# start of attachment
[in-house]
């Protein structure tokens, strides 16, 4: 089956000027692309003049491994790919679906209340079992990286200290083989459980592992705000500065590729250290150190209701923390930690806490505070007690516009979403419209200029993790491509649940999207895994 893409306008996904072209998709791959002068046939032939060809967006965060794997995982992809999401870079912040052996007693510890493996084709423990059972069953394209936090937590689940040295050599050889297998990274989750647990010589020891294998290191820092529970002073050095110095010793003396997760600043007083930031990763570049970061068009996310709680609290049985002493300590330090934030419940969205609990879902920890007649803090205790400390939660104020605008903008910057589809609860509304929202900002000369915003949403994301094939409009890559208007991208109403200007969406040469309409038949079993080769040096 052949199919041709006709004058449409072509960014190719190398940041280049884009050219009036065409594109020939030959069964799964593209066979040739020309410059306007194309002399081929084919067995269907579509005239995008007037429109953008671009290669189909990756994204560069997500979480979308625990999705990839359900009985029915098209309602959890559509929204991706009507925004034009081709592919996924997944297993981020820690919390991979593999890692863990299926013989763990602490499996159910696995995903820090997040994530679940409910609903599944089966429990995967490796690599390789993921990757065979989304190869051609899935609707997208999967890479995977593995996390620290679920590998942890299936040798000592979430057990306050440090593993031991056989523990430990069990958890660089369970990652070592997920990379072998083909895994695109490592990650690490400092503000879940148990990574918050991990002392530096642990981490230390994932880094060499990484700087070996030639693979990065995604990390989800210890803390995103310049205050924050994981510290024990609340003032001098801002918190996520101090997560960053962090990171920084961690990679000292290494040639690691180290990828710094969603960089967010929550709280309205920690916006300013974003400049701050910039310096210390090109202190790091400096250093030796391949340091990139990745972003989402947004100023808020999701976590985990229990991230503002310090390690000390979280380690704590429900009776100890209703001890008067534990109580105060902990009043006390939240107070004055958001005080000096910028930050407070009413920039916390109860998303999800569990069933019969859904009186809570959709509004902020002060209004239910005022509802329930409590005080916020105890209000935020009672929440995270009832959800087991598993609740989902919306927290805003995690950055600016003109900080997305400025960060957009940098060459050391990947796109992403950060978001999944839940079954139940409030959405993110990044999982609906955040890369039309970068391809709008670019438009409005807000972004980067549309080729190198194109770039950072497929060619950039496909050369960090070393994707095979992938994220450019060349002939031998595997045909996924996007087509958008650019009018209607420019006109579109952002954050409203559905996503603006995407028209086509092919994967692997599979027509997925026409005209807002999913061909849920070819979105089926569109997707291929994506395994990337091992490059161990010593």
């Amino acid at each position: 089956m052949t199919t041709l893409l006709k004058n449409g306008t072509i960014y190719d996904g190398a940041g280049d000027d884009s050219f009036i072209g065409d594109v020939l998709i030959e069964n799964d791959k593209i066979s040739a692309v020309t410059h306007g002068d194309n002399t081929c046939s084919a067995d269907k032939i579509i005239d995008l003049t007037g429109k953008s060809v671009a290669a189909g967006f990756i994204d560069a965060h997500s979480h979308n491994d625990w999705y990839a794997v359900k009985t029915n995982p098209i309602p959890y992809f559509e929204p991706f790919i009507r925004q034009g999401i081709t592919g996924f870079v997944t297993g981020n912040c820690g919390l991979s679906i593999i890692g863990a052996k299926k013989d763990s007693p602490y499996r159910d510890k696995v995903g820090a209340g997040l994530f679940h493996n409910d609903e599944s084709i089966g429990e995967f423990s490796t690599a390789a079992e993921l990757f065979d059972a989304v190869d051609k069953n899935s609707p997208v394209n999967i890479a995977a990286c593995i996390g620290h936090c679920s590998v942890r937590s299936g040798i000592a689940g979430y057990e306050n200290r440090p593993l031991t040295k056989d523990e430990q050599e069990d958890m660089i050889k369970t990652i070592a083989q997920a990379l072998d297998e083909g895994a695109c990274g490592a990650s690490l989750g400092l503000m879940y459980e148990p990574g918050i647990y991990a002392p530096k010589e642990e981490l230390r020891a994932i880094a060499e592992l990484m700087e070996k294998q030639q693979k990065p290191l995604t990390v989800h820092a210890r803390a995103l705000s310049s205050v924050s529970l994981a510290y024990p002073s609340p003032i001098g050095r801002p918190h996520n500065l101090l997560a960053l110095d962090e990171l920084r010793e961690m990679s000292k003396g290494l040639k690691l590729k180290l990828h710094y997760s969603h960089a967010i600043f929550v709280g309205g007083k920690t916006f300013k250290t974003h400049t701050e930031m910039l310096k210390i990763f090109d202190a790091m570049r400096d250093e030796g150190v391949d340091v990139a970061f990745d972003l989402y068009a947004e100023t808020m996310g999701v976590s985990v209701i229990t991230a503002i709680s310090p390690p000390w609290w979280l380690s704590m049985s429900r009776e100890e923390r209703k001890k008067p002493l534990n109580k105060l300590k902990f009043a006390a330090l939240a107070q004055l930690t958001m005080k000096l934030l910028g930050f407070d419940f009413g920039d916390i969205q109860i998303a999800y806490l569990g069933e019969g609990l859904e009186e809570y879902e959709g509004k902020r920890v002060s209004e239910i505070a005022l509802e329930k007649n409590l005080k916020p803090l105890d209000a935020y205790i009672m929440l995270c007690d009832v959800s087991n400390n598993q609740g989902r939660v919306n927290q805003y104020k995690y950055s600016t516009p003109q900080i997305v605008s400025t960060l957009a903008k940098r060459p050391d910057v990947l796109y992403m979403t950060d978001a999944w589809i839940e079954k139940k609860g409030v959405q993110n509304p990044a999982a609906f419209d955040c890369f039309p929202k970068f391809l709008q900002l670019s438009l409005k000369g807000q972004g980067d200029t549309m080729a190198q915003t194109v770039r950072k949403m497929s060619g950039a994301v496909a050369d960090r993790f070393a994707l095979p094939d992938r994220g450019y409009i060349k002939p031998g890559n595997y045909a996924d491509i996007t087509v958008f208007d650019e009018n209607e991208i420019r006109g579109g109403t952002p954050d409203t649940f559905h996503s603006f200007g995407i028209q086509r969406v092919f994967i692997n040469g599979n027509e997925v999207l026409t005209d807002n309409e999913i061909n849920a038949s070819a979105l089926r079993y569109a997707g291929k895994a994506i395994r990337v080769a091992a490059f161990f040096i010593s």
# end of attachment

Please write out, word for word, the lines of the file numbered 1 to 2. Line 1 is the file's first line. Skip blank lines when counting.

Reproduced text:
[in-house]
């Protein structure tokens, strides 16, 4: 089956000027692309003049491994790919679906209340079992990286200290083989459980592992705000500065590729250290150190209701923390930690806490505070007690516009979403419209200029993790491509649940999207895994 893409306008996904072209998709791959002068046939032939060809967006965060794997995982992809999401870079912040052996007693510890493996084709423990059972069953394209936090937590689940040295050599050889297998990274989750647990010589020891294998290191820092529970002073050095110095010793003396997760600043007083930031990763570049970061068009996310709680609290049985002493300590330090934030419940969205609990879902920890007649803090205790400390939660104020605008903008910057589809609860509304929202900002000369915003949403994301094939409009890559208007991208109403200007969406040469309409038949079993080769040096 052949199919041709006709004058449409072509960014190719190398940041280049884009050219009036065409594109020939030959069964799964593209066979040739020309410059306007194309002399081929084919067995269907579509005239995008007037429109953008671009290669189909990756994204560069997500979480979308625990999705990839359900009985029915098209309602959890559509929204991706009507925004034009081709592919996924997944297993981020820690919390991979593999890692863990299926013989763990602490499996159910696995995903820090997040994530679940409910609903599944089966429990995967490796690599390789993921990757065979989304190869051609899935609707997208999967890479995977593995996390620290679920590998942890299936040798000592979430057990306050440090593993031991056989523990430990069990958890660089369970990652070592997920990379072998083909895994695109490592990650690490400092503000879940148990990574918050991990002392530096642990981490230390994932880094060499990484700087070996030639693979990065995604990390989800210890803390995103310049205050924050994981510290024990609340003032001098801002918190996520101090997560960053962090990171920084961690990679000292290494040639690691180290990828710094969603960089967010929550709280309205920690916006300013974003400049701050910039310096210390090109202190790091400096250093030796391949340091990139990745972003989402947004100023808020999701976590985990229990991230503002310090390690000390979280380690704590429900009776100890209703001890008067534990109580105060902990009043006390939240107070004055958001005080000096910028930050407070009413920039916390109860998303999800569990069933019969859904009186809570959709509004902020002060209004239910005022509802329930409590005080916020105890209000935020009672929440995270009832959800087991598993609740989902919306927290805003995690950055600016003109900080997305400025960060957009940098060459050391990947796109992403950060978001999944839940079954139940409030959405993110990044999982609906955040890369039309970068391809709008670019438009409005807000972004980067549309080729190198194109770039950072497929060619950039496909050369960090070393994707095979992938994220450019060349002939031998595997045909996924996007087509958008650019009018209607420019006109579109952002954050409203559905996503603006995407028209086509092919994967692997599979027509997925026409005209807002999913061909849920070819979105089926569109997707291929994506395994990337091992490059161990010593």